As much as we would like to be able to say that the Railroad is a safe place to work, a harrowing incident last week offered a chilling reminder of just how unforgiving and lethal the railroad workplace can be. On October 4, 2018, we lost two brothers, UPRR conductor Benjamin Brozovich and UPRR engineer Jason Martinez who were forced to jump from their runaway train before it crashed into the rear of another stopped UPRR train. Their train was traveling over 50 mph on the mainline just west of Cheyenne, Wyoming at the time of the fatal collision.

Neither Benjamin, 39, nor Jason Martinez, 40, survived, a tragic loss to their families and the railroad community at large. Benjamin had been working with UPRR for two decades, and Jason for a dozen years. As we mourn their loss and reach out to support their survivors, we must also contemplate what this means for the health and safety of those brave workers who will carry on in their place, hoping they can return home safely each night.

Not all the reasons are known that could explain this catastrophic event, but some major defect in the train braking system is suspected. The emergency braking system fully applied could not stop or even slow their train. Of course, the NTSB, FRA, and the railroad were on scene to gather the evidence and hopefully reconstruct what happened, and we will find out eventually. These two veteran railroaders and their families, with a career and everything to look forward to in their lives, paid the ultimate price.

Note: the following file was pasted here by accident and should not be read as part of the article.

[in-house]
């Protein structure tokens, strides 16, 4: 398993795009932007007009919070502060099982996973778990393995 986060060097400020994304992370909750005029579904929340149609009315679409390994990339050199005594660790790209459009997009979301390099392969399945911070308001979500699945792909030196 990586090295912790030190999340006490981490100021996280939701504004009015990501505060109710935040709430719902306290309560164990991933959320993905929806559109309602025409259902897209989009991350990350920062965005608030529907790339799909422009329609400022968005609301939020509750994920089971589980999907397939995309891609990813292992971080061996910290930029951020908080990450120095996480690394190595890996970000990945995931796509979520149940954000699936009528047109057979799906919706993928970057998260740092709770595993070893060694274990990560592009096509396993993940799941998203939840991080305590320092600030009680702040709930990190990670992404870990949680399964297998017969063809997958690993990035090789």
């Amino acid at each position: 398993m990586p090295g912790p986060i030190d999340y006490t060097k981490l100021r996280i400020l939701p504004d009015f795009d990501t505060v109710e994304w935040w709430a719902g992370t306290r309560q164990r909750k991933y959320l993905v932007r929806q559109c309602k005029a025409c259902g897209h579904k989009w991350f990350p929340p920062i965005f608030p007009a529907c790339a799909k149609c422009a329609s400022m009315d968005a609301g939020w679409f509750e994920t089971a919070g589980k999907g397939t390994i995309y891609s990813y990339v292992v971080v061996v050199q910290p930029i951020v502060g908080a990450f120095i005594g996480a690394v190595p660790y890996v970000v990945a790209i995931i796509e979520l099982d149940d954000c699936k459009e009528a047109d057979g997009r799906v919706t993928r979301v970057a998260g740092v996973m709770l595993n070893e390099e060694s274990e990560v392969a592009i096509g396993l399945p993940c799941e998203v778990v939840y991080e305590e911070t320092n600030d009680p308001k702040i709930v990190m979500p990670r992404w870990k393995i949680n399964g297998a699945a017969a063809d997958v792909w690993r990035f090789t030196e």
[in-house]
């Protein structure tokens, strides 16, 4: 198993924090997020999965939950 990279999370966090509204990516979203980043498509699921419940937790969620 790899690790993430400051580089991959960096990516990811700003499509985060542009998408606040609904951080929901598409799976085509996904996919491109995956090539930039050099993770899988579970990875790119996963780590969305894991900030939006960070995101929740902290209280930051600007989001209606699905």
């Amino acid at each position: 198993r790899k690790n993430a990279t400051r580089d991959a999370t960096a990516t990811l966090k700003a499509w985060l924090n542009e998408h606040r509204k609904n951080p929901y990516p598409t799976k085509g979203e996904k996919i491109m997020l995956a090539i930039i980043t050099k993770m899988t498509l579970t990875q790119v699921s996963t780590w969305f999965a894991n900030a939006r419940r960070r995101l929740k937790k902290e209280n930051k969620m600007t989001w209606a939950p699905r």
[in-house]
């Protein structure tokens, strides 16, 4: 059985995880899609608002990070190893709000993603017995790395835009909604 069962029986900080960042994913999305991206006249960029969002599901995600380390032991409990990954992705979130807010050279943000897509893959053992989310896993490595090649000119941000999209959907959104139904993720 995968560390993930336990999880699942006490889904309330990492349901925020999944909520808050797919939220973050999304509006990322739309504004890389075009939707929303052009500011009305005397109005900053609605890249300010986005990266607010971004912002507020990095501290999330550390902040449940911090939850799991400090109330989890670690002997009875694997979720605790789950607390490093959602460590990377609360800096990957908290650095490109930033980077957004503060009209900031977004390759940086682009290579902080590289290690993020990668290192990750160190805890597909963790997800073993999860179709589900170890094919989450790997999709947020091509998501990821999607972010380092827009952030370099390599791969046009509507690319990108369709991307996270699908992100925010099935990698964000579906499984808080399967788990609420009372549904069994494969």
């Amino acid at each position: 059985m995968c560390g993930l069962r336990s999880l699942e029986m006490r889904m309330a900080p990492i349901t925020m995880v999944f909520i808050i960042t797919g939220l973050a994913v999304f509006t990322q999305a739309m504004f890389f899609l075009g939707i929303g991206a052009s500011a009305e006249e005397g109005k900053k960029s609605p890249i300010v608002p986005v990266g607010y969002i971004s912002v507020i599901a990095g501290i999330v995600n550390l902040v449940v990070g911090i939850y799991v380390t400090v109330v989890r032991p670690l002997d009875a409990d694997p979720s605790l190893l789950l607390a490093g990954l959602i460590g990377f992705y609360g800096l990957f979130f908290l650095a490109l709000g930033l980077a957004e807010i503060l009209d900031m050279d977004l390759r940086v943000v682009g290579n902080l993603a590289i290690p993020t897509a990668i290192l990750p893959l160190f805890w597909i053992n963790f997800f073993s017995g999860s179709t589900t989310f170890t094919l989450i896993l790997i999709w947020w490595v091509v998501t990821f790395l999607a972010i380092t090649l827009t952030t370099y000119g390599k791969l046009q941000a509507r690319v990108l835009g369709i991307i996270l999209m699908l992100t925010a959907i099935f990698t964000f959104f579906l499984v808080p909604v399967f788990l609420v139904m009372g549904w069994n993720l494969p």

At Rossi Vucinovich, we work hard every day to ensure the railroads improve their safety practices and protect the railroad workers. We fight to make things right for railroad workers who have been injured due to the negligence of the railroad. Despite our efforts, the tragic loss of life is a reminder of how dangerous a job this still can be. We should not have to mourn the loss of our railroad brothers or sisters as we are today; the railroads should ensure that their equipment is safe and fully operational at all times.

It serves as a stark reminder to have in place a plan of what to do when something unthinkable happens at work. Who does your spouse or significant person call? What resources are available? How does your family get the support and protection that is needed immediately?

For over 50 years, Rossi Vucinovich has fought for and supported our brothers and sisters risking life and limb to work on the railroad. It is with great sadness that we mark the loss of two fallen brothers. We stand in solidarity with all the railroad workers, and we stand ready to help and ready to work even harder to hold the railroads accountable for their actions.